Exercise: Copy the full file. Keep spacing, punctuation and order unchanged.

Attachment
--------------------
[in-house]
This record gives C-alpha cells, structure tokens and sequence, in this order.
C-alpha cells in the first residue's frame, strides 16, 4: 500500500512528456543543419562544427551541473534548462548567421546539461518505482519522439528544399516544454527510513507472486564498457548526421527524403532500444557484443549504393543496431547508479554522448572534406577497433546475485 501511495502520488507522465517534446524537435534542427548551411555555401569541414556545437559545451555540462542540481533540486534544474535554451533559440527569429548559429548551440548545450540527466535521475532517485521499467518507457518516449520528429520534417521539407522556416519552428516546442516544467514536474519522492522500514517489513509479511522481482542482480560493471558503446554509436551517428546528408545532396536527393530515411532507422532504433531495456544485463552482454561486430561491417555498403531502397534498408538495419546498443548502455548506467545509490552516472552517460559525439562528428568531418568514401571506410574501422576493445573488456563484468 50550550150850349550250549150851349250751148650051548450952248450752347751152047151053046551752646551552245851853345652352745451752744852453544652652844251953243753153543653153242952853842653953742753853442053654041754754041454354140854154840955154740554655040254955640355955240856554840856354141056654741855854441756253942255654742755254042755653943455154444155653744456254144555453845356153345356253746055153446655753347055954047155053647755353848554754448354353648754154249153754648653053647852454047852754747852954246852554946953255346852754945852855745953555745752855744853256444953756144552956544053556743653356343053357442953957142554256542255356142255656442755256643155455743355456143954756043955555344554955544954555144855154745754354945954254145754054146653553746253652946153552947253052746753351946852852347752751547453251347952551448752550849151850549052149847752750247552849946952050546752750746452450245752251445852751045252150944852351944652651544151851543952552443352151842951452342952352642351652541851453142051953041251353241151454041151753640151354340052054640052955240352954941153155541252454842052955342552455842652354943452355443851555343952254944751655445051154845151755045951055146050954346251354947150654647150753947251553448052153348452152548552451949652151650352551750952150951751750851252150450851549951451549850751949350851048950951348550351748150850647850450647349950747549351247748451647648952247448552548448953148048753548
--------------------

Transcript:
[in-house]
This record gives C-alpha cells, structure tokens and sequence, in this order.
C-alpha cells in the first residue's frame, strides 16, 4: 500500500512528456543543419562544427551541473534548462548567421546539461518505482519522439528544399516544454527510513507472486564498457548526421527524403532500444557484443549504393543496431547508479554522448572534406577497433546475485 501511495502520488507522465517534446524537435534542427548551411555555401569541414556545437559545451555540462542540481533540486534544474535554451533559440527569429548559429548551440548545450540527466535521475532517485521499467518507457518516449520528429520534417521539407522556416519552428516546442516544467514536474519522492522500514517489513509479511522481482542482480560493471558503446554509436551517428546528408545532396536527393530515411532507422532504433531495456544485463552482454561486430561491417555498403531502397534498408538495419546498443548502455548506467545509490552516472552517460559525439562528428568531418568514401571506410574501422576493445573488456563484468 50550550150850349550250549150851349250751148650051548450952248450752347751152047151053046551752646551552245851853345652352745451752744852453544652652844251953243753153543653153242952853842653953742753853442053654041754754041454354140854154840955154740554655040254955640355955240856554840856354141056654741855854441756253942255654742755254042755653943455154444155653744456254144555453845356153345356253746055153446655753347055954047155053647755353848554754448354353648754154249153754648653053647852454047852754747852954246852554946953255346852754945852855745953555745752855744853256444953756144552956544053556743653356343053357442953957142554256542255356142255656442755256643155455743355456143954756043955555344554955544954555144855154745754354945954254145754054146653553746253652946153552947253052746753351946852852347752751547453251347952551448752550849151850549052149847752750247552849946952050546752750746452450245752251445852751045252150944852351944652651544151851543952552443352151842951452342952352642351652541851453142051953041251353241151454041151753640151354340052054640052955240352954941153155541252454842052955342552455842652354943452355443851555343952254944751655445051154845151755045951055146050954346251354947150654647150753947251553448052153348452152548552451949652151650352551750952150951751750851252150450851549951451549850751949350851048950951348550351748150850647850450647349950747549351247748451647648952247448552548448953148048753548